Analyzing risks in organizations often requires the collaboration of many individuals that can provide relevant insights regarding these risks. Risk workshops provide a structured process for such collaboration. Stakeholders, subject-matter experts, and other relevant individuals come together during a risk workshop to identify and assess potential risks faced by an organization. A primary objective of a risk workshop is to assess the probability and impact of each risk and develop strategies to mitigate or manage them. They enable organizations to anticipate and respond effectively to potential risks, enhancing their resilience and performance.
Risk workshop facilitators face the challenge of making the best use of the knowledge and resources of the participants, often under strict time constraints. They must choose a process for the risk workshop that aligns the risk assessment with the organization's interests. It is well known that the decision-making of groups is impacted by individual cognitive biases and by biases that arise from group interaction. However, another important aspect that the facilitator needs to consider is the predominant calculative culture within the organization.
In her article "Risk Management and Calculative Cultures”, Anette Mikes observes two calculative cultures that can dominate how an organization approaches risks: Quantitative enthusiasm and quantitative skepticism. While quantitative enthusiasm is characterized by a strong affinity to mathematical models and statistical analysis to provide assessments of risk that are considered accurate and objective, quantitative skeptics tend to be wary of overreliance on models and data. They might argue that quantitative analyses can be misleading or oversimplified.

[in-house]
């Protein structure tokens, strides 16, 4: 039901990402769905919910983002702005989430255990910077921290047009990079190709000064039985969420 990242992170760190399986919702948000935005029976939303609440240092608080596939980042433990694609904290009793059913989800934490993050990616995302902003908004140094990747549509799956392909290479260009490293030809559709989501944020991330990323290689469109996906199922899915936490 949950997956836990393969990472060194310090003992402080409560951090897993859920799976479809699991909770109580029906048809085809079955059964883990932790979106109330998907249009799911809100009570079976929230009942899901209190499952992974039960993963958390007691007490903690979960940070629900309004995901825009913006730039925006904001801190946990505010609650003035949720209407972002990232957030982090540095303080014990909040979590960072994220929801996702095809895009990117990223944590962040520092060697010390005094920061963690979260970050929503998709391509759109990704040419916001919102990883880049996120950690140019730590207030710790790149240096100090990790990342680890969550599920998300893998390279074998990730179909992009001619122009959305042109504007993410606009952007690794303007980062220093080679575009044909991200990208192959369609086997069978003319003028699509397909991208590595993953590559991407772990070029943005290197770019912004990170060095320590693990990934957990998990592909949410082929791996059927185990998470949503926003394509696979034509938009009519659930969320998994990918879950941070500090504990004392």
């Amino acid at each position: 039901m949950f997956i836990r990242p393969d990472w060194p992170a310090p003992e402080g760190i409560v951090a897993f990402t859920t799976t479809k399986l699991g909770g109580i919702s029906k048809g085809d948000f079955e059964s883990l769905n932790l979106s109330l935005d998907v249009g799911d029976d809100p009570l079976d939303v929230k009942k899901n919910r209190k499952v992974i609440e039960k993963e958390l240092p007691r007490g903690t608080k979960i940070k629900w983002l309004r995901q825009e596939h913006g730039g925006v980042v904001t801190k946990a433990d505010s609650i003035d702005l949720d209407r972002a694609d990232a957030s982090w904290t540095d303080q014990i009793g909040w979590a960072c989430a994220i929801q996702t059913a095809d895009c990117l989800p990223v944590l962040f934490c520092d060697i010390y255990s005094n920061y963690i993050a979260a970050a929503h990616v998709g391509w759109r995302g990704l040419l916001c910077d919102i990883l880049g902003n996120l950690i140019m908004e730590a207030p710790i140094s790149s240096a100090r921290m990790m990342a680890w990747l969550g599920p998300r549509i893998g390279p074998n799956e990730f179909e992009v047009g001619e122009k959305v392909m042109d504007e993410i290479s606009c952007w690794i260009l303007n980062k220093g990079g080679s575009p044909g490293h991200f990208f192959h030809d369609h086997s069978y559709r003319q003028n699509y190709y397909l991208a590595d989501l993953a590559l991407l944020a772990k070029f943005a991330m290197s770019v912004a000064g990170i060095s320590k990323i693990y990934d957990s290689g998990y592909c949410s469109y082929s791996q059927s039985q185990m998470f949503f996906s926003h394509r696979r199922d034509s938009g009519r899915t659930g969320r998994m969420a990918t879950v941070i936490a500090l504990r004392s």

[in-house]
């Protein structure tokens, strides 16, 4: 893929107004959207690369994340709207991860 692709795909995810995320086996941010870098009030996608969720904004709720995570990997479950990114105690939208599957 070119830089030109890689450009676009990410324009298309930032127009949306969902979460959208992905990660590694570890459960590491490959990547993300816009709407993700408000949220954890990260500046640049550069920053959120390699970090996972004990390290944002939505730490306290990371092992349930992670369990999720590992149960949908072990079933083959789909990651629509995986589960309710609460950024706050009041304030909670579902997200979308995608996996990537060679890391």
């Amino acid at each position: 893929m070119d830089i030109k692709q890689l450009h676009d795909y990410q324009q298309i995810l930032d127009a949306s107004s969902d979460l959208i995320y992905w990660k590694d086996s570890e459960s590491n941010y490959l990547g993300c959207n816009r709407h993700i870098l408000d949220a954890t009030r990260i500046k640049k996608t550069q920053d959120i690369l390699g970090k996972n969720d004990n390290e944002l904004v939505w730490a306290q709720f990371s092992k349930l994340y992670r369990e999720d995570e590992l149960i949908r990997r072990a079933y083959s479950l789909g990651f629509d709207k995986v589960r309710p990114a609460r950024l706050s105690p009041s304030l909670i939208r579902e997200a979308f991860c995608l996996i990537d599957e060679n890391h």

Using computer simulation, we investigate the effect of the predominant calculative culture on the effectiveness of risk workshops. In an agent-based model of a risk workshop, we compare the effectiveness of workshops with agents from a quantitative enthusiasm culture (using Bayesian networks as the cognitive architecture of the agents) with agents from a quantitative skepticism culture (using constraint satisfaction networks as the cognitive architecture).
We find that the calculative culture impacts how the assessments are reached what assessments are made by the group. In discussions under quantitative skepticism, the group might change its predominant assessment abruptly after long periods of stagnation – a pattern that is absent for discussions under quantitative enthusiasm. Our study provides insights into how a facilitator should moderate group work during risk workshops (e.g., how much time they should allow for a risk workshop), depending on the calculative culture in the organization. The paper and model have been published as open access and are available for free.
Lucia Bellora-Bienengräber, Clemens Harten & Matthias Meyer (2023) The effectiveness of risk assessments in risk workshops: the role of calculative cultures, Journal of Risk Research, 26:2, 163-183
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